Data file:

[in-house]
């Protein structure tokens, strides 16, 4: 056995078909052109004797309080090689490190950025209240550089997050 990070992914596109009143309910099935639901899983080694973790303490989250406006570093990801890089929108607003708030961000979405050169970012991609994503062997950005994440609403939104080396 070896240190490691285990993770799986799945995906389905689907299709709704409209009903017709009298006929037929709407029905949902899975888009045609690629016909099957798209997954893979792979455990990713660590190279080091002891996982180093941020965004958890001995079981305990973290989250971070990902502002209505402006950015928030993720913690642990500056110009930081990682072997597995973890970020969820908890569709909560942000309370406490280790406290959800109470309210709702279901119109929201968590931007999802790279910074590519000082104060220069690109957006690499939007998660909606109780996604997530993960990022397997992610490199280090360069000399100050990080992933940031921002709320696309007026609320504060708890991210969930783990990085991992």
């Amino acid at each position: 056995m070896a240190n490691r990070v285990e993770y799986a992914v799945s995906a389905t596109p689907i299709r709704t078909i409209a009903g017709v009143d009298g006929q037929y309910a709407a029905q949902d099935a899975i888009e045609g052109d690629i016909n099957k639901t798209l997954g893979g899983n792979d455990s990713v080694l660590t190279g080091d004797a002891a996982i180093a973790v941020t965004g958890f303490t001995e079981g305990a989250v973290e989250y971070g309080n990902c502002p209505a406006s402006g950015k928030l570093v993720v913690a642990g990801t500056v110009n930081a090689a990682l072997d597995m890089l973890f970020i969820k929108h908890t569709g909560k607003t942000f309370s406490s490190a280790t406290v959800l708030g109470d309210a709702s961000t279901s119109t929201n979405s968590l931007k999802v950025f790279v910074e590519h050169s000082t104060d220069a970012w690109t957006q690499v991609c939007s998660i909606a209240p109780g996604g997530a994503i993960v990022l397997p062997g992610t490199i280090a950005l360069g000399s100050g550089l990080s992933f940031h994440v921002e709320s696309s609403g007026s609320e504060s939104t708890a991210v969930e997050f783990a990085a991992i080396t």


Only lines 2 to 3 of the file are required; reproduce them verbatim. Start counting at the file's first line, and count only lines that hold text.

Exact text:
């Protein structure tokens, strides 16, 4: 056995078909052109004797309080090689490190950025209240550089997050 990070992914596109009143309910099935639901899983080694973790303490989250406006570093990801890089929108607003708030961000979405050169970012991609994503062997950005994440609403939104080396 070896240190490691285990993770799986799945995906389905689907299709709704409209009903017709009298006929037929709407029905949902899975888009045609690629016909099957798209997954893979792979455990990713660590190279080091002891996982180093941020965004958890001995079981305990973290989250971070990902502002209505402006950015928030993720913690642990500056110009930081990682072997597995973890970020969820908890569709909560942000309370406490280790406290959800109470309210709702279901119109929201968590931007999802790279910074590519000082104060220069690109957006690499939007998660909606109780996604997530993960990022397997992610490199280090360069000399100050990080992933940031921002709320696309007026609320504060708890991210969930783990990085991992």
């Amino acid at each position: 056995m070896a240190n490691r990070v285990e993770y799986a992914v799945s995906a389905t596109p689907i299709r709704t078909i409209a009903g017709v009143d009298g006929q037929y309910a709407a029905q949902d099935a899975i888009e045609g052109d690629i016909n099957k639901t798209l997954g893979g899983n792979d455990s990713v080694l660590t190279g080091d004797a002891a996982i180093a973790v941020t965004g958890f303490t001995e079981g305990a989250v973290e989250y971070g309080n990902c502002p209505a406006s402006g950015k928030l570093v993720v913690a642990g990801t500056v110009n930081a090689a990682l072997d597995m890089l973890f970020i969820k929108h908890t569709g909560k607003t942000f309370s406490s490190a280790t406290v959800l708030g109470d309210a709702s961000t279901s119109t929201n979405s968590l931007k999802v950025f790279v910074e590519h050169s000082t104060d220069a970012w690109t957006q690499v991609c939007s998660i909606a209240p109780g996604g997530a994503i993960v990022l397997p062997g992610t490199i280090a950005l360069g000399s100050g550089l990080s992933f940031h994440v921002e709320s696309s609403g007026s609320e504060s939104t708890a991210v969930e997050f783990a990085a991992i080396t």